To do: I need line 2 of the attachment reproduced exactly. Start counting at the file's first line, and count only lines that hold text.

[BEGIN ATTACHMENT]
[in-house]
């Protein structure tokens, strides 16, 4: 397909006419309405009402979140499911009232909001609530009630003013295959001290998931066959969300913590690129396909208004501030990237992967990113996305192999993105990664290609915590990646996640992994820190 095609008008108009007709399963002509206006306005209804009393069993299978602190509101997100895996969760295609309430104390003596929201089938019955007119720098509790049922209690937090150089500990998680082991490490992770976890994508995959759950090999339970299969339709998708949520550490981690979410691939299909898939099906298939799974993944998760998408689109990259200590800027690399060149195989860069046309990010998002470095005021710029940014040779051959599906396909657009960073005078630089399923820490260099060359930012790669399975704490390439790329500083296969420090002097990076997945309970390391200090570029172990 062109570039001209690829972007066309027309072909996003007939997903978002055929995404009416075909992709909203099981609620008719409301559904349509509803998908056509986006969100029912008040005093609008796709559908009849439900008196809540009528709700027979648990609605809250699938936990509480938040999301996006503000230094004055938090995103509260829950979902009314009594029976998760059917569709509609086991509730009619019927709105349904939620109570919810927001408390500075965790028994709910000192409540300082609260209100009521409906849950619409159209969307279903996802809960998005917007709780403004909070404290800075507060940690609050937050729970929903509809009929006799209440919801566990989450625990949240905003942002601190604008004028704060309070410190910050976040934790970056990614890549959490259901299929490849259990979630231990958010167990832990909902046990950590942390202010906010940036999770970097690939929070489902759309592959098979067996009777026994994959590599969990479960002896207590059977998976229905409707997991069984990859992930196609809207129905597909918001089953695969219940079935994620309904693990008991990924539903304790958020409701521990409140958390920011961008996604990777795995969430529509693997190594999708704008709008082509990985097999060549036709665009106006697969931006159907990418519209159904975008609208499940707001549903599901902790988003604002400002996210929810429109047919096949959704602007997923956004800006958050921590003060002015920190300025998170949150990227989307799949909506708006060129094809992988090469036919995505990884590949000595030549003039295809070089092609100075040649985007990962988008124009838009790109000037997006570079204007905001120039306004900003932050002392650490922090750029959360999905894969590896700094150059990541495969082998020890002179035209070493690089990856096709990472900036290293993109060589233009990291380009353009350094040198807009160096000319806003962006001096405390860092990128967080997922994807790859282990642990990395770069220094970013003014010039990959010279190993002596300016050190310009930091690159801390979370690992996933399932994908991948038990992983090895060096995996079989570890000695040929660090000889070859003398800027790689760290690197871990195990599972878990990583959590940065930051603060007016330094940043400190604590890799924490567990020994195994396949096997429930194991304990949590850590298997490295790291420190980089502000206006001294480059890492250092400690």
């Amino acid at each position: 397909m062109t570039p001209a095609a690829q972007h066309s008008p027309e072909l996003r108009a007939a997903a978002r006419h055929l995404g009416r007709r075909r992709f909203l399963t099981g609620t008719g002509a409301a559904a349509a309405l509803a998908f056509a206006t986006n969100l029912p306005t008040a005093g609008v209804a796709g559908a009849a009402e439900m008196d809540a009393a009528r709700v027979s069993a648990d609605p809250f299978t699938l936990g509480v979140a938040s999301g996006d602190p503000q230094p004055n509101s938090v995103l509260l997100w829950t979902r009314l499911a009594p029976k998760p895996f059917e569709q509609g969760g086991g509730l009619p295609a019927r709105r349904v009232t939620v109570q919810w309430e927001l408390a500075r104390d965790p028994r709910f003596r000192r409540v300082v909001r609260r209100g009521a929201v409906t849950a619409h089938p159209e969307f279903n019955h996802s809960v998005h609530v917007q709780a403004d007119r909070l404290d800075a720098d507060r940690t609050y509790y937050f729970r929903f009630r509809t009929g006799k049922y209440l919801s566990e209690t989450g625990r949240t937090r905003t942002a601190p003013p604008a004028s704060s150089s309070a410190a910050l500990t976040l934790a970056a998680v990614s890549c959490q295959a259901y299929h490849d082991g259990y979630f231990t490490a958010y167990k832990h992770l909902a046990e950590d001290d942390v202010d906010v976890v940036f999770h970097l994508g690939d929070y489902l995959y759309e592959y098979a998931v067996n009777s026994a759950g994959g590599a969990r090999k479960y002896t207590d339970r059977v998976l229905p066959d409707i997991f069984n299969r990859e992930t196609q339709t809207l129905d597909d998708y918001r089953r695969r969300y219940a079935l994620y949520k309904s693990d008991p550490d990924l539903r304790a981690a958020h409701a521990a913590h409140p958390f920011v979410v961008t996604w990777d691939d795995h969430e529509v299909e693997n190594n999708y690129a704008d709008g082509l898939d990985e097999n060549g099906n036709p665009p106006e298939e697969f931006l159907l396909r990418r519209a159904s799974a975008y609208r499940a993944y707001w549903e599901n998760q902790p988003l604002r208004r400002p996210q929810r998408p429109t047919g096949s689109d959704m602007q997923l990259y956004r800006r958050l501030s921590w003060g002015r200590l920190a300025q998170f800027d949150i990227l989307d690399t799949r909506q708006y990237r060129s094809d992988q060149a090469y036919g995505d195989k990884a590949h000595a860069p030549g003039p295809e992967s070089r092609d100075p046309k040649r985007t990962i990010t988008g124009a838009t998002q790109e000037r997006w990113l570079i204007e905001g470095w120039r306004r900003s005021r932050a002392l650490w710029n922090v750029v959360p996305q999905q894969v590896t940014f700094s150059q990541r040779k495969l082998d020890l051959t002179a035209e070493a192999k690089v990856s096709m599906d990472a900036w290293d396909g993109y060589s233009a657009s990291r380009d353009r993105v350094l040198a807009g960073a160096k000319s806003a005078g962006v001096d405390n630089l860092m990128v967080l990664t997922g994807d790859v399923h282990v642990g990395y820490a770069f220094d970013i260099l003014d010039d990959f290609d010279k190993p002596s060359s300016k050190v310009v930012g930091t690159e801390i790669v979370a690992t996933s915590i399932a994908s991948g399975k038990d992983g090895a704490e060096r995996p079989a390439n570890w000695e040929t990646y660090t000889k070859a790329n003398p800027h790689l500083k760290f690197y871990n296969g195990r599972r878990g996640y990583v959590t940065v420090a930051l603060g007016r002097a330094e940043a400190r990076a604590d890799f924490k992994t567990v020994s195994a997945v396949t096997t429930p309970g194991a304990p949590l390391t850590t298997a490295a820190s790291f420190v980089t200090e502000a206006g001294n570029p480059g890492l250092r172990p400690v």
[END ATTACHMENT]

């Protein structure tokens, strides 16, 4: 397909006419309405009402979140499911009232909001609530009630003013295959001290998931066959969300913590690129396909208004501030990237992967990113996305192999993105990664290609915590990646996640992994820190 095609008008108009007709399963002509206006306005209804009393069993299978602190509101997100895996969760295609309430104390003596929201089938019955007119720098509790049922209690937090150089500990998680082991490490992770976890994508995959759950090999339970299969339709998708949520550490981690979410691939299909898939099906298939799974993944998760998408689109990259200590800027690399060149195989860069046309990010998002470095005021710029940014040779051959599906396909657009960073005078630089399923820490260099060359930012790669399975704490390439790329500083296969420090002097990076997945309970390391200090570029172990 062109570039001209690829972007066309027309072909996003007939997903978002055929995404009416075909992709909203099981609620008719409301559904349509509803998908056509986006969100029912008040005093609008796709559908009849439900008196809540009528709700027979648990609605809250699938936990509480938040999301996006503000230094004055938090995103509260829950979902009314009594029976998760059917569709509609086991509730009619019927709105349904939620109570919810927001408390500075965790028994709910000192409540300082609260209100009521409906849950619409159209969307279903996802809960998005917007709780403004909070404290800075507060940690609050937050729970929903509809009929006799209440919801566990989450625990949240905003942002601190604008004028704060309070410190910050976040934790970056990614890549959490259901299929490849259990979630231990958010167990832990909902046990950590942390202010906010940036999770970097690939929070489902759309592959098979067996009777026994994959590599969990479960002896207590059977998976229905409707997991069984990859992930196609809207129905597909918001089953695969219940079935994620309904693990008991990924539903304790958020409701521990409140958390920011961008996604990777795995969430529509693997190594999708704008709008082509990985097999060549036709665009106006697969931006159907990418519209159904975008609208499940707001549903599901902790988003604002400002996210929810429109047919096949959704602007997923956004800006958050921590003060002015920190300025998170949150990227989307799949909506708006060129094809992988090469036919995505990884590949000595030549003039295809070089092609100075040649985007990962988008124009838009790109000037997006570079204007905001120039306004900003932050002392650490922090750029959360999905894969590896700094150059990541495969082998020890002179035209070493690089990856096709990472900036290293993109060589233009990291380009353009350094040198807009160096000319806003962006001096405390860092990128967080997922994807790859282990642990990395770069220094970013003014010039990959010279190993002596300016050190310009930091690159801390979370690992996933399932994908991948038990992983090895060096995996079989570890000695040929660090000889070859003398800027790689760290690197871990195990599972878990990583959590940065930051603060007016330094940043400190604590890799924490567990020994195994396949096997429930194991304990949590850590298997490295790291420190980089502000206006001294480059890492250092400690």